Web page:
Hudson and her colleagues have systematically studied European and American cartographers and have discovered that women mapmakers have often been overlooked and their work has been unrecognized. They have succeeded in identifying approximately two hundred pre-twentieth-century mapmakers, most of whom worked in Europe.
Several well-known historical maps and atlases in the Library's collections were produced by women. For example, Mary Biddle's name appears on the 1762 version of the Scull and Heap Map of Philadelphia as its joint editor with Matthew Clarkson. The oldest child of Nicholas Scull and Abigail Heap, Biddle married at age nineteen and gave birth to ten children. She apparently learned her cartographic skills from other members of her distinguished family, and when she and her husband fell upon hard times, she contributed economically to the family unit by editing this well-known map. The map, seen left, was republished a number of times, but this is the only edition that acknowledges Biddle's contribution. Both she and Clarkson are identified on the piece as the map's sellers, another example of the multiple roles women played in the early American map trade.
Although Eliza Colles died in 1799 at the age of twenty-four, she had already engraved maps for her father, Christopher Colles, the publisher of the first American road atlas. Her name appears on plates 1 and 5 in the Geographical Ledger and Systematized Atlas by Christopher Colles of New York.
Women were also map publishers. Esther Lowe of New York published several maps and reissued an encyclopedia while working in New York between 1810 and 1815. Lydia Bailey of Philadelphia was one of the most prolific of the women printers. She printed engraved maps, one of which appeared in 1830 and was used to illustrate a work on internal waterways in the United States. The Farmer family, consisting of the widowed Roxanna, her daughter Esther, and her two sons, took over the family business after the death of her husband in 1859. An example of Roxanna's work is a railroad map issued in 1862.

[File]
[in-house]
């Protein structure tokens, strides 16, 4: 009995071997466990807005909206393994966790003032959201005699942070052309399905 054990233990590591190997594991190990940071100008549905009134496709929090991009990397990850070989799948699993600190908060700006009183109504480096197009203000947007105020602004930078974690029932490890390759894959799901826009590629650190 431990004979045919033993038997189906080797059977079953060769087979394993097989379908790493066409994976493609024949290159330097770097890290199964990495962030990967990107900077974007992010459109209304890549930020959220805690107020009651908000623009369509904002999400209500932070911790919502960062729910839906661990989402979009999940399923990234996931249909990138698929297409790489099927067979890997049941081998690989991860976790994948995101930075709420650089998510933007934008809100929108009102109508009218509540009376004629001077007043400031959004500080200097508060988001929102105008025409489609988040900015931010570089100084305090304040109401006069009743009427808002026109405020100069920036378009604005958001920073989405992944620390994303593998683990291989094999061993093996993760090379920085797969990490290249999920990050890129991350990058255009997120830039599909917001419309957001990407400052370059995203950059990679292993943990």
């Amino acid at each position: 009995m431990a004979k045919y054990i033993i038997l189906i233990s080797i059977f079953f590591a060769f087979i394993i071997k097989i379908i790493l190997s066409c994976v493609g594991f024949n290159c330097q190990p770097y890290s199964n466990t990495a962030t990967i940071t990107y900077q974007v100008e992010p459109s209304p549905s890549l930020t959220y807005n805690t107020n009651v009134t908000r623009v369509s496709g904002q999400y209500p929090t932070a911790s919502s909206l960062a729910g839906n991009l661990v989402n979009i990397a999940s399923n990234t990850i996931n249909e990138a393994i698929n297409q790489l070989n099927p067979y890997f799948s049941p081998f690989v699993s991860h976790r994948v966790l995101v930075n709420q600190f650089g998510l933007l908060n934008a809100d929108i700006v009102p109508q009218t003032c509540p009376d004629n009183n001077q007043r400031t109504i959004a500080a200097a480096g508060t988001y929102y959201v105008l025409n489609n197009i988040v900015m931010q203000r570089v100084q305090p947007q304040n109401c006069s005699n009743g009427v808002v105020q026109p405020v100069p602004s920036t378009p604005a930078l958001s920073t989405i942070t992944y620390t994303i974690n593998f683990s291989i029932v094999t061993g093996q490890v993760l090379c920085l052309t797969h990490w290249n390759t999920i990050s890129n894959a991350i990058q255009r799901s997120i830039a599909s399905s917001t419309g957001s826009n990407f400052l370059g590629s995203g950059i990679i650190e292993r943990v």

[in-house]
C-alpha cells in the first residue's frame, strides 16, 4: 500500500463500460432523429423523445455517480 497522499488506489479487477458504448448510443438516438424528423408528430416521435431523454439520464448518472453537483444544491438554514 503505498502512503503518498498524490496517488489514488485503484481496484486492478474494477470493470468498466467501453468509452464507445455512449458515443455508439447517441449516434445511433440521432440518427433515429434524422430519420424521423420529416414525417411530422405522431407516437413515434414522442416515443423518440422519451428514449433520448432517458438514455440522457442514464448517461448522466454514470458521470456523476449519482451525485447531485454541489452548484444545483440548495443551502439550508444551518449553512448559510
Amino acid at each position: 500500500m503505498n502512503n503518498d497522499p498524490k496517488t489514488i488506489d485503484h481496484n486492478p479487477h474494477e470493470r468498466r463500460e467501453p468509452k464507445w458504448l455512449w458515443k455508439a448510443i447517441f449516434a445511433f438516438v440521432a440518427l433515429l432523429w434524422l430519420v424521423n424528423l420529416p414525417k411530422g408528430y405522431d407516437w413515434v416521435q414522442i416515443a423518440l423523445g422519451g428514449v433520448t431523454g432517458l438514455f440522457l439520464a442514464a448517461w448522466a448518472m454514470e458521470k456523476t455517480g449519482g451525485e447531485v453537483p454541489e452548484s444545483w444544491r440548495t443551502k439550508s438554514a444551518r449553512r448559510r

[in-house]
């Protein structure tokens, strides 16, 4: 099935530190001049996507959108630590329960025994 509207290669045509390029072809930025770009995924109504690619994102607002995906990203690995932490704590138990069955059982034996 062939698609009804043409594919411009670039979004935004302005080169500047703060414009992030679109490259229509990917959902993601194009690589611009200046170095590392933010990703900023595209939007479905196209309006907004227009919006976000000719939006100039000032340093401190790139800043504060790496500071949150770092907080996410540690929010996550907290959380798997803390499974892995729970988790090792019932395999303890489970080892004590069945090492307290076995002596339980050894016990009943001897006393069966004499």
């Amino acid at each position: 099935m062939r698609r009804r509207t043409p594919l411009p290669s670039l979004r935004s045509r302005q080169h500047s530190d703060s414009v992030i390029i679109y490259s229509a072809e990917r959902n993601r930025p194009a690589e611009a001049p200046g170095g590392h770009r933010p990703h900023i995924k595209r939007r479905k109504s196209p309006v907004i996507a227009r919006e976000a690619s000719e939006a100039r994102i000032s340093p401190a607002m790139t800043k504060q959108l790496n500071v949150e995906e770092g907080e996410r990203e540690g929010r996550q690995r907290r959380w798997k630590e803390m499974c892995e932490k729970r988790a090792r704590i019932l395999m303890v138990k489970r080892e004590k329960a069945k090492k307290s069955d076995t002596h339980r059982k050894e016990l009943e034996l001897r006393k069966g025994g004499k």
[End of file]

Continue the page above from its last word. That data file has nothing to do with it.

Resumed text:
Ellen Eliza Fitz, an American working in Canada as a governess, in 1875 obtained a patent for an invention to mount globes. Her innovation mounted the globe so as to show the position of the sun and the length of days, nights, and twilight for the entire year. In her Hand-Book of the Terrestrial Globe; or, Guide to Fitz's New Method of Mounting and Operating Globes, designed for the Use of Families, Schools, and Academies she explained how it worked. Two of Fitz's globes, mounted and operated as she describes, are in the Geography and Map Division.
Even though the number of American women working in the map trade before the twentieth century was small, the works that they produced were of noteworthy quality. Little has been written about twentieth-century American women who may have continued this tradition. As Alice Hudson points out, considerably more research needs to be done in all areas where American women participated in mapmaking. Possible topics include the role of marriage and family patterns in the map trade, a reexamination of the navigational role that Sacagawea played as one of the leaders of the Lewis and Clark Expedition, and why so little is known about the work of twentieth-century women who seem to have disappeared from the scene after women contributed so richly in earlier eras. Hudson's own contribution to the field has been to heighten awareness of the scope and extent of women's cartographic activities and accomplishments, as well as collecting detailed information on women cartographers.